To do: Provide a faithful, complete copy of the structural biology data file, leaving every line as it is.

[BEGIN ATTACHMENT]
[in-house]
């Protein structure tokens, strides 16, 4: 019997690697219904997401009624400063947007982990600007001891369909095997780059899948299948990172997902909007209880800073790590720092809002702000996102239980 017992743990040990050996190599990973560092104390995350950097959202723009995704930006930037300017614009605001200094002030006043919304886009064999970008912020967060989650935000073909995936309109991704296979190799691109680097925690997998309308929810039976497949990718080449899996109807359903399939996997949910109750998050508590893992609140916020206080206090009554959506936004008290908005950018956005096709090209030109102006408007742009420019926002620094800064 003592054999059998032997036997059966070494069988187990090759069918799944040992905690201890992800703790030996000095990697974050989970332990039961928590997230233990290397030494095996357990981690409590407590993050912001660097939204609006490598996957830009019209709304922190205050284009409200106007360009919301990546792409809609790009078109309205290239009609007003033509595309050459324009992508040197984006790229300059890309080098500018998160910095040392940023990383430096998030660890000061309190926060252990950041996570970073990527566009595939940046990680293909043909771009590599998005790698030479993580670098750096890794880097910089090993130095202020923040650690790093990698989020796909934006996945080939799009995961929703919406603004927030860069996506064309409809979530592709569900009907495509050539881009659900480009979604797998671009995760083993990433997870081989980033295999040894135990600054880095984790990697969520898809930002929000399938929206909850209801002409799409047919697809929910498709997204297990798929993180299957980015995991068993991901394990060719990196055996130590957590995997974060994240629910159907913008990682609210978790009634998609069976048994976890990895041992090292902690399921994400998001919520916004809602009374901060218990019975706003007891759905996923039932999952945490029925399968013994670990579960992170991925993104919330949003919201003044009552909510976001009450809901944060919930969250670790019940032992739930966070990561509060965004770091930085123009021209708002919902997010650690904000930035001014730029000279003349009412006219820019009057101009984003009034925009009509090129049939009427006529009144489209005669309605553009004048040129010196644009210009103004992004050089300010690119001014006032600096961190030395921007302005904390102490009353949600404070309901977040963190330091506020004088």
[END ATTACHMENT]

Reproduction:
[in-house]
């Protein structure tokens, strides 16, 4: 019997690697219904997401009624400063947007982990600007001891369909095997780059899948299948990172997902909007209880800073790590720092809002702000996102239980 017992743990040990050996190599990973560092104390995350950097959202723009995704930006930037300017614009605001200094002030006043919304886009064999970008912020967060989650935000073909995936309109991704296979190799691109680097925690997998309308929810039976497949990718080449899996109807359903399939996997949910109750998050508590893992609140916020206080206090009554959506936004008290908005950018956005096709090209030109102006408007742009420019926002620094800064 003592054999059998032997036997059966070494069988187990090759069918799944040992905690201890992800703790030996000095990697974050989970332990039961928590997230233990290397030494095996357990981690409590407590993050912001660097939204609006490598996957830009019209709304922190205050284009409200106007360009919301990546792409809609790009078109309205290239009609007003033509595309050459324009992508040197984006790229300059890309080098500018998160910095040392940023990383430096998030660890000061309190926060252990950041996570970073990527566009595939940046990680293909043909771009590599998005790698030479993580670098750096890794880097910089090993130095202020923040650690790093990698989020796909934006996945080939799009995961929703919406603004927030860069996506064309409809979530592709569900009907495509050539881009659900480009979604797998671009995760083993990433997870081989980033295999040894135990600054880095984790990697969520898809930002929000399938929206909850209801002409799409047919697809929910498709997204297990798929993180299957980015995991068993991901394990060719990196055996130590957590995997974060994240629910159907913008990682609210978790009634998609069976048994976890990895041992090292902690399921994400998001919520916004809602009374901060218990019975706003007891759905996923039932999952945490029925399968013994670990579960992170991925993104919330949003919201003044009552909510976001009450809901944060919930969250670790019940032992739930966070990561509060965004770091930085123009021209708002919902997010650690904000930035001014730029000279003349009412006219820019009057101009984003009034925009009509090129049939009427006529009144489209005669309605553009004048040129010196644009210009103004992004050089300010690119001014006032600096961190030395921007302005904390102490009353949600404070309901977040963190330091506020004088």